Floating no more: Along with the bike lane removal, these unusually designed “floating” parking spaces on 5th will be moved back to the curb. City spokesman Johnny Chandler said drivers sometimes assumed the parked cars constituted a lane of traffic and would stop behind them. Bike advocates, for their part, tend to appreciate having a wall of metal between them and moving cars. One such advocate, Scot Key, worries that the removal means the city has given up on this parking arrangement in general. While it wasn’t ideal on 5th, he says, other parts of the city could benefit from it. (Photo from Google Street View circa November 2018.) 

CEO: Tucanos isn’t going anywhere
Silver Platinum Neighborhood Association President Ron Casias told the group’s annual meeting on July 18 that Tucanos Brazillian Grill, the prominent Downtown restaurant located across from Alvarado Transit Center, was considering pulling up stakes. He made the statement in connection with a larger argument that Downtown’s homelessness and crime problems were forcing businesses to close their doors. But Steve Oldham, the CEO of the 10-location chain, flatly contradicted the idea when reached by DAN: “There is no intent or plan to move from Downtown,” he said. “We’ve certainly had lots of discussions with the city…about some of the issues we’ve faced,” he continued, but in general, “I’d say we’ve been very happy there.” When reached for additional comment, Casias said he had evidently gotten some bad information. “We’re ecstatic that they’re going to stay,” he said.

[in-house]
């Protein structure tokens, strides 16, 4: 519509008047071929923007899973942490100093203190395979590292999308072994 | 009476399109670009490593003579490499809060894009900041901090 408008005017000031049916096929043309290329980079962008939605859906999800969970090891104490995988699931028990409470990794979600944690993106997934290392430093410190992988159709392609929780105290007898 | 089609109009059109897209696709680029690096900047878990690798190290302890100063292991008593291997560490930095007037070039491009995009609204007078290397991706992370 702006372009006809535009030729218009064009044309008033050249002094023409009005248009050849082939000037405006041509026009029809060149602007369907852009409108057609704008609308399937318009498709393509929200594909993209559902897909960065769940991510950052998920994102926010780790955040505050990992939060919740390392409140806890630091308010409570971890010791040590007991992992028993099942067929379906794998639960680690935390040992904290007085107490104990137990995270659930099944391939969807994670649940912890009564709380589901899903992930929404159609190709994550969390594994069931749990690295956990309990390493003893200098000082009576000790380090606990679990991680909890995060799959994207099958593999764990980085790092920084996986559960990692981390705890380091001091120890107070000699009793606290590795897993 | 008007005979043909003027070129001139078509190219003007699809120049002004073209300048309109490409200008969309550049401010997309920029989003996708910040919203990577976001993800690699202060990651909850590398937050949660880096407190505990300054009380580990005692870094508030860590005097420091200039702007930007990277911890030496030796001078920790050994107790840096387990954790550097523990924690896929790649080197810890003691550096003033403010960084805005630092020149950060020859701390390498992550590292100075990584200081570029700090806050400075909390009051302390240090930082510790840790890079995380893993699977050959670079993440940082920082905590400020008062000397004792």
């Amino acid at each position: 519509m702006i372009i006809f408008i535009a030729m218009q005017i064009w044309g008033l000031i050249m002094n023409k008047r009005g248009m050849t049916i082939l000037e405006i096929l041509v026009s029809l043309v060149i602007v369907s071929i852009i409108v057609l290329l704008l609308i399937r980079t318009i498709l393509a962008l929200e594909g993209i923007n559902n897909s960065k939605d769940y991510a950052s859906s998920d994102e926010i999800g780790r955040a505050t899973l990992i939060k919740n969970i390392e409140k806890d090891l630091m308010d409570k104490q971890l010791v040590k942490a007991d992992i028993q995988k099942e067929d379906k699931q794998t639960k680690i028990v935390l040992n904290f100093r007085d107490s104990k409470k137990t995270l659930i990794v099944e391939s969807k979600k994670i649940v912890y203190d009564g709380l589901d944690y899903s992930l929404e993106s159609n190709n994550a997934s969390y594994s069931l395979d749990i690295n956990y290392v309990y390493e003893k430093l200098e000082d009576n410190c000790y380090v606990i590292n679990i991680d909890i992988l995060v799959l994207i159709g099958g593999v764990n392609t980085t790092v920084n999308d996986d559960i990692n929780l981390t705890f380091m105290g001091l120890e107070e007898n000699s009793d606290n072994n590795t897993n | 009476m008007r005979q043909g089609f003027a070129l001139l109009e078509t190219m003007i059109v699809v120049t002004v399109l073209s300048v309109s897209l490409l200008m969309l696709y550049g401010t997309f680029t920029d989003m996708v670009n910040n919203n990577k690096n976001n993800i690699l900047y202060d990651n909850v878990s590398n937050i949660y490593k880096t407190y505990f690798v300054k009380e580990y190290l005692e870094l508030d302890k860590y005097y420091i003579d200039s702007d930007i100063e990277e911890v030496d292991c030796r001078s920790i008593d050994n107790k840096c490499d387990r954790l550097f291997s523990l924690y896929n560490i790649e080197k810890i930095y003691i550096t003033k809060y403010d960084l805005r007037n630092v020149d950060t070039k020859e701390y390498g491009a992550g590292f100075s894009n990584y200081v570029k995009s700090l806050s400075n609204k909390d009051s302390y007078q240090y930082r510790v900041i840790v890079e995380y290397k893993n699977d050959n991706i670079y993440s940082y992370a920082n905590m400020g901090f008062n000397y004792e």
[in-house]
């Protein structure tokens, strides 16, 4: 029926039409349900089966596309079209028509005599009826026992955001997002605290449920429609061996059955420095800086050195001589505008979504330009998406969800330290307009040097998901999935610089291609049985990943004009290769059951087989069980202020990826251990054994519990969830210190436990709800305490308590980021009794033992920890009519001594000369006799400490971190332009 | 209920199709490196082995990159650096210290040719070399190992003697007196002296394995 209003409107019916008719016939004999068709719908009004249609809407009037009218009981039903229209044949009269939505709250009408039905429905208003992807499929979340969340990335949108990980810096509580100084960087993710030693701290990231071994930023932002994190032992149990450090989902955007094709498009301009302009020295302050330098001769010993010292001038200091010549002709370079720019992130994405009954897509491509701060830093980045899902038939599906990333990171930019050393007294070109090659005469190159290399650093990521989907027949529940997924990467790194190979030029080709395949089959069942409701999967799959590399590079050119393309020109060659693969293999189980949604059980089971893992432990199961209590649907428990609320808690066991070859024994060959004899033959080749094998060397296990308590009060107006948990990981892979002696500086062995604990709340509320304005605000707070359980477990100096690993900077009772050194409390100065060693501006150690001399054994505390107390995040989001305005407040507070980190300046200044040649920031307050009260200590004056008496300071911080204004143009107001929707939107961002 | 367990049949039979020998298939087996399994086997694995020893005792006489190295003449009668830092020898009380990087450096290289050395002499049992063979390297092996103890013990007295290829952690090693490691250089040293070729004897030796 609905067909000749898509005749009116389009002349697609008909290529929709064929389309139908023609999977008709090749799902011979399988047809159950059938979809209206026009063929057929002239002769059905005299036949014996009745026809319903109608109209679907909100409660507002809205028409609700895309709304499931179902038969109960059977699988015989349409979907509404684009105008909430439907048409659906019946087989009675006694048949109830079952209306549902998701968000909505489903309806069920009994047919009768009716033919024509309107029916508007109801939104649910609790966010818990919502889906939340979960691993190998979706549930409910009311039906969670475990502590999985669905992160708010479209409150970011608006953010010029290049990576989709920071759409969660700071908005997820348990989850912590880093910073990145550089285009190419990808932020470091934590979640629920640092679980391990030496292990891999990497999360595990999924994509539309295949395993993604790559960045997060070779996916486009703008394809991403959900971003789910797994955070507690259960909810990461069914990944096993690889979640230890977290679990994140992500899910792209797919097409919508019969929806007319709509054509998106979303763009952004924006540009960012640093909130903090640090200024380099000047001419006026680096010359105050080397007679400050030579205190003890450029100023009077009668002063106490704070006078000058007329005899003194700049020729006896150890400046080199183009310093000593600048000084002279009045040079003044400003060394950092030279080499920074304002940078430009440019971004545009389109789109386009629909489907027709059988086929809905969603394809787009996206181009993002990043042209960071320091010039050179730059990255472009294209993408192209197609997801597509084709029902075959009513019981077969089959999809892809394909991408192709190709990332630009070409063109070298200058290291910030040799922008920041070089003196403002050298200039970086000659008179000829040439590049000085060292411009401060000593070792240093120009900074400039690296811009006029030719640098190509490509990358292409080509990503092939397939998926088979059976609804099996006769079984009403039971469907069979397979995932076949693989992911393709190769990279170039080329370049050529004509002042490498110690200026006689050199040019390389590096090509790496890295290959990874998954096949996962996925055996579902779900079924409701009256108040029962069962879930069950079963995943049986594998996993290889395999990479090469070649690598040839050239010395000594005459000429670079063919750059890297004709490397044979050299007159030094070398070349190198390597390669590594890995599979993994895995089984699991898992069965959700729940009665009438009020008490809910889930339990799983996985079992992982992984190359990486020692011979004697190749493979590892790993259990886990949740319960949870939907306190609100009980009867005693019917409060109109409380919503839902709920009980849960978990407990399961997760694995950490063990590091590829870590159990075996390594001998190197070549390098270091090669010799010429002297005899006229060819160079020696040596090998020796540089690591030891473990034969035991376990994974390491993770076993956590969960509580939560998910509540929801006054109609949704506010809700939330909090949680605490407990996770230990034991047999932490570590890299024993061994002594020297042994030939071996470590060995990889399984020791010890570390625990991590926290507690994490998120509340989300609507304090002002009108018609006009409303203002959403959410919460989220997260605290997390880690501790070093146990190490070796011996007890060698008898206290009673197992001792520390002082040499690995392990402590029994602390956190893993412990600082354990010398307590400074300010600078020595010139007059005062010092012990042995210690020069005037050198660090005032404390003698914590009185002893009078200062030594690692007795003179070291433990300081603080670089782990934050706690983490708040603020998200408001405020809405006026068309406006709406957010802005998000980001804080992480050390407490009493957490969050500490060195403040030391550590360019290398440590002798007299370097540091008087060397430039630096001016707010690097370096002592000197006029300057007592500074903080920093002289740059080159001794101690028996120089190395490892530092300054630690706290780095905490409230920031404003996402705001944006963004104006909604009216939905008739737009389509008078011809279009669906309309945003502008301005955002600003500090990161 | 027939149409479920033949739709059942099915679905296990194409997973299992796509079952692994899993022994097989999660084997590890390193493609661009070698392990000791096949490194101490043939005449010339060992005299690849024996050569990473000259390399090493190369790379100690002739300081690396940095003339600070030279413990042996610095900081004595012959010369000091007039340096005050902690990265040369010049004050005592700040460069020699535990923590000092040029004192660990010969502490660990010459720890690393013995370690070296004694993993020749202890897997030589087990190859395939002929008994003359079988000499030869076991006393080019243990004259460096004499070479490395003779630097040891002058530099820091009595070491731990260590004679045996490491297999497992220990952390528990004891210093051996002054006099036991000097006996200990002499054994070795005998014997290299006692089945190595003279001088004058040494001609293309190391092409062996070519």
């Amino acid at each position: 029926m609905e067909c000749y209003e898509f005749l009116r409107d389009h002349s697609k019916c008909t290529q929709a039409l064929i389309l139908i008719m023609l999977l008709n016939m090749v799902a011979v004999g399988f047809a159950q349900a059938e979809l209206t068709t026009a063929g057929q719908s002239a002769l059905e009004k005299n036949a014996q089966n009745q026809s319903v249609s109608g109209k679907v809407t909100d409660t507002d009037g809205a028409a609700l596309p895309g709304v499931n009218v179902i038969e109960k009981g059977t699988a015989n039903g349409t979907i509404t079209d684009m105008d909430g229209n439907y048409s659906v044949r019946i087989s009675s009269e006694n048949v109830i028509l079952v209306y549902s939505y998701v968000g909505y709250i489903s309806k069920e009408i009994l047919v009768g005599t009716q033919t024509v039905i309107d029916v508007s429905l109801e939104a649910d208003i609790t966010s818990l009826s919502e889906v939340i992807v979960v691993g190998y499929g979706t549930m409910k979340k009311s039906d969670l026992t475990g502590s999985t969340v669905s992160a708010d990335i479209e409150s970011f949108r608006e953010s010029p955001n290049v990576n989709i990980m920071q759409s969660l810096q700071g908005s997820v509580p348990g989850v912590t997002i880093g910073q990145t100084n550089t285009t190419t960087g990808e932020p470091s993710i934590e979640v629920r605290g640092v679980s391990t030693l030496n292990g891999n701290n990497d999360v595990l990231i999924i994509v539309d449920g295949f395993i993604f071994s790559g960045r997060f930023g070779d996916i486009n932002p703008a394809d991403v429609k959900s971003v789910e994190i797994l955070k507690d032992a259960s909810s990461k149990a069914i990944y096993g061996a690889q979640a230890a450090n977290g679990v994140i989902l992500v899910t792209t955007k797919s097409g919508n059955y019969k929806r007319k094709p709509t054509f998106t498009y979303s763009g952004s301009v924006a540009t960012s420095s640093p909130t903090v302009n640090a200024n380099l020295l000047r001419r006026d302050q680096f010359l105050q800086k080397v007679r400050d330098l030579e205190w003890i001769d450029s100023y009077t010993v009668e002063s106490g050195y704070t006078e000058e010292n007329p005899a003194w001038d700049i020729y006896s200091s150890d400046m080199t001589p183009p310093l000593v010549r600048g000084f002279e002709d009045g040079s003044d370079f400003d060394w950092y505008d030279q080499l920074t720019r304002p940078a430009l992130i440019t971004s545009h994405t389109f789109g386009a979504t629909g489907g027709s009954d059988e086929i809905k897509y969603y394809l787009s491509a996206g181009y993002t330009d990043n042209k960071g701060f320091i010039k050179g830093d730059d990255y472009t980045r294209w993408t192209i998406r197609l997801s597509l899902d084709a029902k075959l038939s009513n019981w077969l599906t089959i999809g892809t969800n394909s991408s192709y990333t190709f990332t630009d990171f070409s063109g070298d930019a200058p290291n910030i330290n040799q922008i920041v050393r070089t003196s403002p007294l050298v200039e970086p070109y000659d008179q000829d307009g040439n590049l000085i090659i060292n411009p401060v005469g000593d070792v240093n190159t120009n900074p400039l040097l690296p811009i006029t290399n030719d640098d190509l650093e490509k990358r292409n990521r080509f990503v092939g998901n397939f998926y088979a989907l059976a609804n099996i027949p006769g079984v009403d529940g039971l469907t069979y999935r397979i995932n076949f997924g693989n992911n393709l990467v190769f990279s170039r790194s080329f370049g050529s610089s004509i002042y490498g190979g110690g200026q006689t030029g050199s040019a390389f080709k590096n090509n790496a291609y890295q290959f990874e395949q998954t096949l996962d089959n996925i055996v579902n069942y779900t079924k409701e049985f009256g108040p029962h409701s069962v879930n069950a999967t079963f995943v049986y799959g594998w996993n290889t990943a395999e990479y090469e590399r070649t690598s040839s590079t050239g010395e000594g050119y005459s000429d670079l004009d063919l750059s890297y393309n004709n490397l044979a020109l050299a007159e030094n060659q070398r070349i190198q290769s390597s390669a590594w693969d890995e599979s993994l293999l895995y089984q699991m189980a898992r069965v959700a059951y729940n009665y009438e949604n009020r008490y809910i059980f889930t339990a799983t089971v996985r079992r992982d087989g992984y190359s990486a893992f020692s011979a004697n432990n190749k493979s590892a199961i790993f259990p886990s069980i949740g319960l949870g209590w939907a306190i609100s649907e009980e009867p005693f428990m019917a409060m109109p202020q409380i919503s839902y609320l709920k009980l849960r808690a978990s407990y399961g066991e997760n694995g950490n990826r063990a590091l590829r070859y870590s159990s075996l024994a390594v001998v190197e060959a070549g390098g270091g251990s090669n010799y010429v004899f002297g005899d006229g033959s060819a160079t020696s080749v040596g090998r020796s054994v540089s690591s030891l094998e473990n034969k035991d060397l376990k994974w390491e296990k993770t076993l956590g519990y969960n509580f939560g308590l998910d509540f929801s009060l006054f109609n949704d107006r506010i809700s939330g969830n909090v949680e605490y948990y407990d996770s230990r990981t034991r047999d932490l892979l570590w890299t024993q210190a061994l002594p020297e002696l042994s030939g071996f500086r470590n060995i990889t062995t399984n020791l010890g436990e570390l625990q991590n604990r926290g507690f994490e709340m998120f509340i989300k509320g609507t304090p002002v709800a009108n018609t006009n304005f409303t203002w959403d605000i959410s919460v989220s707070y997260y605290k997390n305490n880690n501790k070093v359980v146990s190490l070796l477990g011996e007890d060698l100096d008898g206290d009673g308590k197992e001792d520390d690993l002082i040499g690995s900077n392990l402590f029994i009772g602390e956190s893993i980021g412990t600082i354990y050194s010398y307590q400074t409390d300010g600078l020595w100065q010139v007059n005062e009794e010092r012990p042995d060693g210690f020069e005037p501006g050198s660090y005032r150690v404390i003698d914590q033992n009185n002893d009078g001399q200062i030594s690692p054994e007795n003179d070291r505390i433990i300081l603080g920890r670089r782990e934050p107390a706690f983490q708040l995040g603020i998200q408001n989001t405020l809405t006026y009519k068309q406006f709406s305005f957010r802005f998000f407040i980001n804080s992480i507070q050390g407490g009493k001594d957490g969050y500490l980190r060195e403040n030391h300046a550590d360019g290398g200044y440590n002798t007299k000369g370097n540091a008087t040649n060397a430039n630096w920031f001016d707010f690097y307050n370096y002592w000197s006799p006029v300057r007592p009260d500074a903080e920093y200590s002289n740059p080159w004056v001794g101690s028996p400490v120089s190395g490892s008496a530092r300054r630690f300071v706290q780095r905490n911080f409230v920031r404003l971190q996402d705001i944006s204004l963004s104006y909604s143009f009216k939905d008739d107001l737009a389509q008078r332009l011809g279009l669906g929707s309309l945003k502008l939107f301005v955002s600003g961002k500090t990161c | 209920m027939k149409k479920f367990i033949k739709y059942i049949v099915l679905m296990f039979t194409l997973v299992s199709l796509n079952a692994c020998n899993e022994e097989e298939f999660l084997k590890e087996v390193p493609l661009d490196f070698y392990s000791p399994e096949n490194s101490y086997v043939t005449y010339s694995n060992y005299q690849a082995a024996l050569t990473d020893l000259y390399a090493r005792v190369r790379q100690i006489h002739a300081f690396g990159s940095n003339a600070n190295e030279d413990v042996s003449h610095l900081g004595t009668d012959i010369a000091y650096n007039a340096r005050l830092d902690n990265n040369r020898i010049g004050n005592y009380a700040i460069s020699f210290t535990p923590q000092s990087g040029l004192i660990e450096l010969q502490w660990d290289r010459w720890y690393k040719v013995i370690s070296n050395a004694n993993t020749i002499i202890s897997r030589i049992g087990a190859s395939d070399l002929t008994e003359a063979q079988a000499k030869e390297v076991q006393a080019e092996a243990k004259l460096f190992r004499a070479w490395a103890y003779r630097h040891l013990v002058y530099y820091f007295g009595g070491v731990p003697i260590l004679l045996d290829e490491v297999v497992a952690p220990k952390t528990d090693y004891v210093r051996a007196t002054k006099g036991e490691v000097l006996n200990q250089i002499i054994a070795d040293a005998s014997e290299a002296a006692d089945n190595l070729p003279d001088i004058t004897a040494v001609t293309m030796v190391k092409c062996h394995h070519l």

Former Arrow Supermarket building is now an antique furniture store
After an extensive renovation that involved removing a drop ceiling and asbestos floor tile, antique dealers Donnie Volkart and Michael Ouellette have opened Box Road, a store selling vintage and modern artisanal furniture, art, rugs, and kitchenware in the former Arrow Supermarket building on 4th and Pacific in Barelas. The two previously operated their business out of a warehouse in Missouri, often trucking their wares to shows around the country or shipping them to customers who bought online. Foot traffic will continue to be only part of the business – how large a part remains to be seen. The new building has potential for activities other than conventional retail, they say, such as small events like art openings or book signings. Volkart and Ouellette (who is on the board of the Barelas Neighborhood Association) bought the building in 2016. Arrow Supermarket shut its doors for good in 2017.